Your time is a limited resource—therefore, it’s incredibly valuable to know where/how to allocate it. Taking a diagnostic test is an excellent way to discover where your strengths and weaknesses are, and shows you where to best devote your time and energy. The College Board (the group that administers the PSAT) has two sample tests available for download on their website, along with a scoring key for each test and explanations for the answers. 



The closer you simulate exam day when taking your practice test, the more predictive your results. For example, take your practice PSAT in a quiet place with no distractions and follow the section timing on the test (including the breaks, which are 5 minutes after Reading, and another 5 minutes after Math No-Calculator).   


Section  Time (in minutes) Questions 
Reading 60 47
Writing and Language 35  44
Math No-Calculator 25 17
Math Calculator 45  31


Use the results of your practice PSAT to identify the areas you need to work on the most. For example, if you scored well on math but poorly on reading, carve out extra time in your PSAT preparation to work on grammar and vocabulary. If your answers were right, but your ability to answer all of the questions in the allotted time sunk your score, use your prep time to work on picking up your pace. Conversely, maybe you made careless mistakes and can benefit from slowing down. 


Taking a practice PSAT has the added benefit of familiarizing yourself with the test and its format, which means you’ll know exactly what to expect on the big day.


Target Your Weaknesses, But Practice All Types of Problems


A study plan should focus on your weaknesses but not avoid any part of the test. For example, even if you scored well on the reading section and poorly on the math sections of your diagnostic test, you shouldn’t totally neglect to work on reading comprehension just to crunch numbers. A smart study strategy for the PSAT seeks to strike a balance between drilling the areas that need the most practice and reviewing the concepts that you’re an ace at. Plus, working on strengths provides a great confidence boost after practicing more challenging material.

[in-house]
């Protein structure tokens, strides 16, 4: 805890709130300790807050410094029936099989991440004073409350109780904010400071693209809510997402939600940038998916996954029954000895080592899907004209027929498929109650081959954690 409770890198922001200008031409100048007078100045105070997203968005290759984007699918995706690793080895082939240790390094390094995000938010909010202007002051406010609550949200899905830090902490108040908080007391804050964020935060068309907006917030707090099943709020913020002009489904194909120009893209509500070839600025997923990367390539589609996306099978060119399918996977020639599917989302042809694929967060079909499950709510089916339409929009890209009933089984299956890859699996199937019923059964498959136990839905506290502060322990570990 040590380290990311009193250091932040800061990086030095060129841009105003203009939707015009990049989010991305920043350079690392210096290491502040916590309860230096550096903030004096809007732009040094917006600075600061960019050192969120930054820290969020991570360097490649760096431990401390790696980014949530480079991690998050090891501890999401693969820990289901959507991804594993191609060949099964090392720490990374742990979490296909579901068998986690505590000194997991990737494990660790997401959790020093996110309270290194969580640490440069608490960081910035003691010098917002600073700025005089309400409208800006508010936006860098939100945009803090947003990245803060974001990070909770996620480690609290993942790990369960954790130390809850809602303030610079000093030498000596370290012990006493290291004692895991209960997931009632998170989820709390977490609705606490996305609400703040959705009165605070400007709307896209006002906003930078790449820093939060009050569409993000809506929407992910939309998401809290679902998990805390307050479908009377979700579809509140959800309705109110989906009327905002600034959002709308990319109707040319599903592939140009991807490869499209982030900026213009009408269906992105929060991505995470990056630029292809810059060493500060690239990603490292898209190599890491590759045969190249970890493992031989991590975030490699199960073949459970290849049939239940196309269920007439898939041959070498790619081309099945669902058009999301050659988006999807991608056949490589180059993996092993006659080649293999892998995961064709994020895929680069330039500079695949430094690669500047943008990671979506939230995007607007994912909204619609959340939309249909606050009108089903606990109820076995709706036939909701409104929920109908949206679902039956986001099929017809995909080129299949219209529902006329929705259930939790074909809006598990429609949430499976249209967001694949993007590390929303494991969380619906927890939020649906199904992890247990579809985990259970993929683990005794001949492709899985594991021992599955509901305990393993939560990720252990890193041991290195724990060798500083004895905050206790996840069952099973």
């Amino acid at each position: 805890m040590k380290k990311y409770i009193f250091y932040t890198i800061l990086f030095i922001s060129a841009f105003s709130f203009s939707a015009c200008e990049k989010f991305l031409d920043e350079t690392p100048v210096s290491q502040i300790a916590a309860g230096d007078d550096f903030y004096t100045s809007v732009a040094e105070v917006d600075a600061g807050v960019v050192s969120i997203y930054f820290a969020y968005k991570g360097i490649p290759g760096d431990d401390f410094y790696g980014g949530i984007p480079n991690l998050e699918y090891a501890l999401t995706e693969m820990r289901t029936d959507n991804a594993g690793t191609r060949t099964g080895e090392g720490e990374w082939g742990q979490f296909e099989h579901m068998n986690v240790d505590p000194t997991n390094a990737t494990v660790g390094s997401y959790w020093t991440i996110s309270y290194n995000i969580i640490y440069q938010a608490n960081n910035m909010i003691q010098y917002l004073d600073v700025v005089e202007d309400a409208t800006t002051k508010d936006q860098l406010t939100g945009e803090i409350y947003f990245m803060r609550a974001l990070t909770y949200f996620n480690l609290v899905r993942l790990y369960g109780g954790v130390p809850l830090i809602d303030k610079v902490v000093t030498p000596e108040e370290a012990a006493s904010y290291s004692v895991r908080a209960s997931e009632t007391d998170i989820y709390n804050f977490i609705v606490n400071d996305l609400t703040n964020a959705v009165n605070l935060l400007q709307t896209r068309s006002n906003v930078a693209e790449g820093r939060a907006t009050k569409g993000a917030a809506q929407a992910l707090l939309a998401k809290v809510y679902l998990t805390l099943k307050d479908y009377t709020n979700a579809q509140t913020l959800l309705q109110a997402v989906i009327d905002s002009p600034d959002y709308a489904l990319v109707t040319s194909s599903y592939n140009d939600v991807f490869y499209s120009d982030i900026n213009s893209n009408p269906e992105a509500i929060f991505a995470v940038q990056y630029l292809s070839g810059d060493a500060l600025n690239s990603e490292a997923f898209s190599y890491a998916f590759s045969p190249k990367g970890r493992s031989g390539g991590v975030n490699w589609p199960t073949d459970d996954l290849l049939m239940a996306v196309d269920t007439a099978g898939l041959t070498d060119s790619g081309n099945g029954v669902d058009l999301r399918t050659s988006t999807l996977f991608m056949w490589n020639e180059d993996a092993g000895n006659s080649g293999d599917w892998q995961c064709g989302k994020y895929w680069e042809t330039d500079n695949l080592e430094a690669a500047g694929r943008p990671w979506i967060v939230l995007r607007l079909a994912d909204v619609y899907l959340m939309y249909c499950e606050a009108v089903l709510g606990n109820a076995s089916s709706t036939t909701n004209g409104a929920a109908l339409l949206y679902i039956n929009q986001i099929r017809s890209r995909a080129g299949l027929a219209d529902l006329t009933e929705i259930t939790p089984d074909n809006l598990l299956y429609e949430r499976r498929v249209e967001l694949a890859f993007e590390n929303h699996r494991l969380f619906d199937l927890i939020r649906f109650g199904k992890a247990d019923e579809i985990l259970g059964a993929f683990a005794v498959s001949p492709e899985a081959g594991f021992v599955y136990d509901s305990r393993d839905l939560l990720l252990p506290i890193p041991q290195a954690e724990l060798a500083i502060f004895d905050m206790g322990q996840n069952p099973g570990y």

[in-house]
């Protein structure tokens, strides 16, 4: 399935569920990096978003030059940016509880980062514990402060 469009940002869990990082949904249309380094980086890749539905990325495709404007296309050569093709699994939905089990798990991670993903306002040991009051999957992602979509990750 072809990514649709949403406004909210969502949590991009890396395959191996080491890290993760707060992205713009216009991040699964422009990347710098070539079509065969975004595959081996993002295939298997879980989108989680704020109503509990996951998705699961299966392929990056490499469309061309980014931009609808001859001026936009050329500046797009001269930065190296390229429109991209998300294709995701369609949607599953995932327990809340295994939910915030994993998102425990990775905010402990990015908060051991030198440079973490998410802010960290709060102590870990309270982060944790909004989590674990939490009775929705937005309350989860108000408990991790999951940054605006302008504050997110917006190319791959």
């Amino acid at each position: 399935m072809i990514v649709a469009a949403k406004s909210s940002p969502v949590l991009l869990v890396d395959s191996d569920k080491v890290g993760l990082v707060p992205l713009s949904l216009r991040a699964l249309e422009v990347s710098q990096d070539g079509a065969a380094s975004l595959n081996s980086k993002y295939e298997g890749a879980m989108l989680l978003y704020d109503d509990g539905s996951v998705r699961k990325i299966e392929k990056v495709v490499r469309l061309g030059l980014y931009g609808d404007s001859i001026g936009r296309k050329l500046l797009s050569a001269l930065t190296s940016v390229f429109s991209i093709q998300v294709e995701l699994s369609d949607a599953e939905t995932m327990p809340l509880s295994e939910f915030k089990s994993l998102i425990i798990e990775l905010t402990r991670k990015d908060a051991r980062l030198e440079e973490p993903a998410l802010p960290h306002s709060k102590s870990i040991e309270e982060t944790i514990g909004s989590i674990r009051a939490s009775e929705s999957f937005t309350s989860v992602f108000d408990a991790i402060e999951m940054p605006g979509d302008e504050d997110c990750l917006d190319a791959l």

Take a Practice Test


Much like a diagnostic test is a great way to find your strengths and weaknesses, a practice test is a fantastic way to judge how your studying is paying off. Similar to the diagnostic test you took, try to simulate conditions as close to test day as possible. In addition to particular section scores, look for other little things that might cost you points, for example: 


  • Are you misunderstanding questions? 
  • Are you rushing your work? 
  • Did you guess a lot? 
  • Did you run out of time in a section? 
  • Did you leave any answer bubbles blank? (Remember that there is no wrong-answer penalty.)


In addition to the two practice PSATs (PSAT 1 and PSAT 2), a quick internet search will reveal a host of great PSAT resources, many of which are available for free. 


Prep for the SAT at the Same Time


Because the PSAT and SAT share the same format—the SAT is 15 minutes longer, contains more challenging questions, and features an essay option—prepping for the SAT is fantastic practice for the PSAT and can make the PSAT feel easier than it otherwise would. Since many students taking the PSAT will go on to take the SAT, this time is particularly well spent. 


One of the big benefits of studying for the SAT simultaneously with your PSAT preparation is the enormous amount of available resources compared to those for the PSAT. For example, check out these two great guides to available SAT resources: 



The College Board has also partnered with Khan Academy (a non-profit educational organization) to offer eight official SAT practice tests and results-based personalized study plans for free. Keep in mind, these are the best prep materials available for the SAT, so save a few practice exams for future use. 


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Short Bio
A graduate of Northeastern University with a degree in English, Tim Peck currently lives in Concord, New Hampshire, where he balances a freelance writing career with the needs of his two Australian Shepherds to play outside.